Alec Baldwin's SNL guest shots are always the best, and the thought of him butting heads with Tina Fey every week on 30 Rock . . . I'm already in a state of high anticipation. Baldwin plays an immaculately tailored corporate shark, Jack Donaghy, who, after literally kicking down Tina's office door and announcing that her show's former network boss is dead, introduces himself as the new vice president of development for "NBC-GE-Universal-Kmart."

    "So we own Kmart now?" asks a slovenly writer.

    "No," he says. "Why are you dressed like we do?"

    The first thing Baldwin does is demand that Tina, who produces a program called The Girlie Show, hire Tracy Morgan, a certifiably insane, angry black comic. She asks, "Isn't he, um, crazy?" Alec answers, "The important thing to remember is he was never charged with a crime. It isn't illegal to fall asleep on your neighbor's roof." Before their lunch meeting, Morgan drags Tina to strip bar, where she reluctantly gives the dancer some cash, telling her, "This is for computer classes!"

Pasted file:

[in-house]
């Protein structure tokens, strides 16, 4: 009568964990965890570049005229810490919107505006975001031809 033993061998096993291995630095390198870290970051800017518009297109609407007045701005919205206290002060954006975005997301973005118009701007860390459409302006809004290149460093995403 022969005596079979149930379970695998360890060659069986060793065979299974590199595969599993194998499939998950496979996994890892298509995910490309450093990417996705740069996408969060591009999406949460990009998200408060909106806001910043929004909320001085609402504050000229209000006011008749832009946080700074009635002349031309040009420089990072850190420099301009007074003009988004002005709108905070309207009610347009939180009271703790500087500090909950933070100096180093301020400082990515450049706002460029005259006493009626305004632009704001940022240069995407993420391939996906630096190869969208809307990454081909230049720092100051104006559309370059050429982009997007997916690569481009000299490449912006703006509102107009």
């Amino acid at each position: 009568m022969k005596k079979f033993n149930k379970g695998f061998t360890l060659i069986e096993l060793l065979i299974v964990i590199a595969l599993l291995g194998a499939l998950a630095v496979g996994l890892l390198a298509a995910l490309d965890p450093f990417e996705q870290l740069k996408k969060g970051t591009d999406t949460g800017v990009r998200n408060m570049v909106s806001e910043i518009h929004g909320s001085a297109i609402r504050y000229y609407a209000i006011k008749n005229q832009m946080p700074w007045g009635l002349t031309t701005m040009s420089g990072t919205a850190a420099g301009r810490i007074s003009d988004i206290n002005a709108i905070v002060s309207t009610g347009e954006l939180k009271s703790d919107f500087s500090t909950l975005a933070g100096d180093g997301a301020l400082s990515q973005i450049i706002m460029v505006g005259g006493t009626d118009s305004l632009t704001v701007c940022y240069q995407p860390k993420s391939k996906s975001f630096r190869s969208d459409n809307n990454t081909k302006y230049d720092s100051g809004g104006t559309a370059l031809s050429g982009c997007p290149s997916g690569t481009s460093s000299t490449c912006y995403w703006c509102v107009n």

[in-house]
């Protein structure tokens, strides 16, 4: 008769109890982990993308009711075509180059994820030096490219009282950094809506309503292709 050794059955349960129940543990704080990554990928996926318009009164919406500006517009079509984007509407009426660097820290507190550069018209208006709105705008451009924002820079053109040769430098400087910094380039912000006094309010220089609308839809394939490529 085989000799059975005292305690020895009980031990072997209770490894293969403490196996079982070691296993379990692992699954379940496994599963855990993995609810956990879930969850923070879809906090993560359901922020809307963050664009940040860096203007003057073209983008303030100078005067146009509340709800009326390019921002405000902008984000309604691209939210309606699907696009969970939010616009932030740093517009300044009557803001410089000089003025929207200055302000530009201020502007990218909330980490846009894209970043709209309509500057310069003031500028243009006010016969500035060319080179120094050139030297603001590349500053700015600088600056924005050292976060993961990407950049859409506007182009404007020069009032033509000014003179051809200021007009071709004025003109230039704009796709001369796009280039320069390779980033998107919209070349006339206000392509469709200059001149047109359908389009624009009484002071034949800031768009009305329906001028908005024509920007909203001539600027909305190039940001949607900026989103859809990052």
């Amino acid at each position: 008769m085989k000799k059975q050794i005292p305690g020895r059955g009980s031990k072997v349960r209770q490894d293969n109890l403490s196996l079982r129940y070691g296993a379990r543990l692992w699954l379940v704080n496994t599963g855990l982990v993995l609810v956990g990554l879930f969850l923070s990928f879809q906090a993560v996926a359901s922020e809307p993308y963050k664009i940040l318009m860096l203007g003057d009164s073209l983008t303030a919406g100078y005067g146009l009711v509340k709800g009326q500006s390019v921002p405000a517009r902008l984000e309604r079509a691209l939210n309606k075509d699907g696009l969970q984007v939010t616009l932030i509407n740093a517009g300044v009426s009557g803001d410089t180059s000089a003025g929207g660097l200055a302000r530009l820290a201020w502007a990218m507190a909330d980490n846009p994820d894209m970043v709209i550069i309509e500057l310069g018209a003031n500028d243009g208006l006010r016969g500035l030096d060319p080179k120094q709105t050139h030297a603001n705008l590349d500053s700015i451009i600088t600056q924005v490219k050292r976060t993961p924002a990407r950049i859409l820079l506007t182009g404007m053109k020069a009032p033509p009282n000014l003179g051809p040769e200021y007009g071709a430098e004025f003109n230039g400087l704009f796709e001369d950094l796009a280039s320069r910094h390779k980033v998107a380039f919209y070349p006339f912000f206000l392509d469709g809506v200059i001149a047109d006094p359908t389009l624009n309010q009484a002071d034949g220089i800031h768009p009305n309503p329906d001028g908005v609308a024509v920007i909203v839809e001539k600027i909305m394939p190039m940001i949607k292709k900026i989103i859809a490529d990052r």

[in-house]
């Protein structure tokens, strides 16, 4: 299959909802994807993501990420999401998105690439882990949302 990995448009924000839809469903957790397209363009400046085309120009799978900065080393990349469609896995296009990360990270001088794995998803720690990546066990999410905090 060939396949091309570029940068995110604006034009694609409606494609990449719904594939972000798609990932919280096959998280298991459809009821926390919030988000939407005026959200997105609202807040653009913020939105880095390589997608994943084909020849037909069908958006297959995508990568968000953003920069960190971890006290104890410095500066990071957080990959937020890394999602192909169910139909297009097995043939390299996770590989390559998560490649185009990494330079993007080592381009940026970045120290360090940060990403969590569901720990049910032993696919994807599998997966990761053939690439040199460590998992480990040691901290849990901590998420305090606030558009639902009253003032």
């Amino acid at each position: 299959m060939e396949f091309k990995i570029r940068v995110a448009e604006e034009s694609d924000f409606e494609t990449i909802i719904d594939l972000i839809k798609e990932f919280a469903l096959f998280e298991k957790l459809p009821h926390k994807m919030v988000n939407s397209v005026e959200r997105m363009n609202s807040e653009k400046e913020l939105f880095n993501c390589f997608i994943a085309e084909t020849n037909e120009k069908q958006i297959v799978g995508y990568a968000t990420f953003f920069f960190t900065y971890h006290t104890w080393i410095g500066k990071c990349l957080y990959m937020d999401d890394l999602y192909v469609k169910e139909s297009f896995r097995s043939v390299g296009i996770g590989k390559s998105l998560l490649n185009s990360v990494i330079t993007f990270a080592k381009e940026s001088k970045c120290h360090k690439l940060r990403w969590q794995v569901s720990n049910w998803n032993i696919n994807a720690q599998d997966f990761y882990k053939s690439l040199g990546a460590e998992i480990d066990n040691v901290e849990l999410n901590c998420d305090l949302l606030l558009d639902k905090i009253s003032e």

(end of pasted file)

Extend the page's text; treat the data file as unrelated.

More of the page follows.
I'm feeling good about this show. I can't help it. Of course it will be confused with Aaron Sorkin's much-heralded (and probably vastly overrated) Studio 60 On the Sunset Strip, which is most definitely not a comedy, but, judging from the six-minute trailer, rather a pissed-off, sarcastic anti-entertainment industry screed a la Paddy Cheyefsky's 1976 classic Network (still the gold standard in that particular field). Not that that's bad - God knows America needs to be told that their remote control is a "crack pipe" -- but it would figure if an over-hyped T. Rex like that crushed plucky, funny Tina Fey in its wake.

    Cute kids/Troubled teens? No.

    Life lessons learned? No.